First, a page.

[JURIST] The trial of former Congolese militia leader Thomas Lubanga [ICC materials; JURIST news archive] resumed Thursday after the first witness to testify withdrew his testimony Wednesday, causing the inaugural war crimes trial of the International Criminal Court (ICC) [official website] to adjourn temporarily to assess witness safety. The witness, who remains unidentified, initially testified that he was recruited by Lubanga's soldiers to serve in his militia as a young boy. After a break in the hearing, the witness recanted his earlier testimony [BBC report], saying that a non-governmental organization had told him what to say. ICC Deputy Prosecutor Fatou Bensouda [official profile] requested and obtained a delay in the trial because of concerns that the witness may fear for his own safety during the trial and after he returns home. Judge Adrian Fulford resumed the trial [AFP report] Thursday, announcing that an investigation into any threats against the first witness would be conducted by Monday. Fulford also ordered both the prosecution and the defense to submit statements by Friday on whether witnesses face a risk of self-incrimination and criminal charges upon their return to the Democratic Republic of Congo (DRC) [official website, in French].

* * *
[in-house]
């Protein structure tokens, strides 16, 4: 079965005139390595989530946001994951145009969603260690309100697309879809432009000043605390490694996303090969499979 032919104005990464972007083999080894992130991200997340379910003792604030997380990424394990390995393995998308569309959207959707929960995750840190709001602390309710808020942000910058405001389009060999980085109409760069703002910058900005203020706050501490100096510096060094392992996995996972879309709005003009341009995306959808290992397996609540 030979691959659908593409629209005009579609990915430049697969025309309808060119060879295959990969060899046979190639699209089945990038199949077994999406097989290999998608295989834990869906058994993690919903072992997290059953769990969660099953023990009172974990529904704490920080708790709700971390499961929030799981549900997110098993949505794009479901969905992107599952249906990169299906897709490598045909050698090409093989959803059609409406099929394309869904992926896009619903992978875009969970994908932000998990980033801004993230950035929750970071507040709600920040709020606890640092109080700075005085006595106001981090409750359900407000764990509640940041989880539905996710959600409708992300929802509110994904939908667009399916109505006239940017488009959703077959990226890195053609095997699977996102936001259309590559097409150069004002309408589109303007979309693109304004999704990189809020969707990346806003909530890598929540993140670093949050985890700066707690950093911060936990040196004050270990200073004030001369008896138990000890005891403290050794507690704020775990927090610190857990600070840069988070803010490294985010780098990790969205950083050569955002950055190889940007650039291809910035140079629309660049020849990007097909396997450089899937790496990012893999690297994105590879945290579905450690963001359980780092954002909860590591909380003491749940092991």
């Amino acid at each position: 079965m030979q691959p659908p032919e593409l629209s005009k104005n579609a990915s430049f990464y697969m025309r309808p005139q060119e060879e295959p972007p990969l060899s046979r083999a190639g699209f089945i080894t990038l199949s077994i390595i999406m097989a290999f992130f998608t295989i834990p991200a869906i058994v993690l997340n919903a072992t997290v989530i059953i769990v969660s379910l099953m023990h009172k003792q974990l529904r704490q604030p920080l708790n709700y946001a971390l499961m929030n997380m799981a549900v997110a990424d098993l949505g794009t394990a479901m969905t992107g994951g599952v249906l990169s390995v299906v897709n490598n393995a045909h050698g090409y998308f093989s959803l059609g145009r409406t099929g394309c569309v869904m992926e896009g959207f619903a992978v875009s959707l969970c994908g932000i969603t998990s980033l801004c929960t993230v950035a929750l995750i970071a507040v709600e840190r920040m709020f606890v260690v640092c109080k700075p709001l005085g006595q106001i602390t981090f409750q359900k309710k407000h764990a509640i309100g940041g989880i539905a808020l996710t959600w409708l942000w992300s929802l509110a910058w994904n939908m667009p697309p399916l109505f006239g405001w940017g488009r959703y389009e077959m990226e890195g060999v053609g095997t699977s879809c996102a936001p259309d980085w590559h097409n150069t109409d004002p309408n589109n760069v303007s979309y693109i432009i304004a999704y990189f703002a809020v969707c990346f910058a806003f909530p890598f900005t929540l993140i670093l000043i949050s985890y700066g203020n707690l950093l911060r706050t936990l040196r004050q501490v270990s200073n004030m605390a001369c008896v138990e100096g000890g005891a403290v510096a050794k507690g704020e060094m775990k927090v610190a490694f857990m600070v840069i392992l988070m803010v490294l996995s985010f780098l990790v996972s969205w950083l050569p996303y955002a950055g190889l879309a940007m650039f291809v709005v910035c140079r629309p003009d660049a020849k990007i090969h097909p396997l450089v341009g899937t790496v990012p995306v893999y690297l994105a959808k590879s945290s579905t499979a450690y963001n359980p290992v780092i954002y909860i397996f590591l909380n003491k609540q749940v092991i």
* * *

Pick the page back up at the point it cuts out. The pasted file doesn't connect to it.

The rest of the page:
Once the leader of the Union of Patriotic Congolese [GlobalSecurity backgrounder], Lubanga is charged with using child soldiers [JURIST report] in his militia, which is believed to have committed large-scale human rights abuses in Congo's violent Ituri district [HRW backgrounder]. Earlier this week, Lubanga pleaded not guilty [JURIST report] to the charges. He became the first war crimes defendant to appear before the ICC after he was taken into custody [JURIST reports] in March 2006. The long-delayed trial [JURIST report] is the ICC's first since its creation in 2002.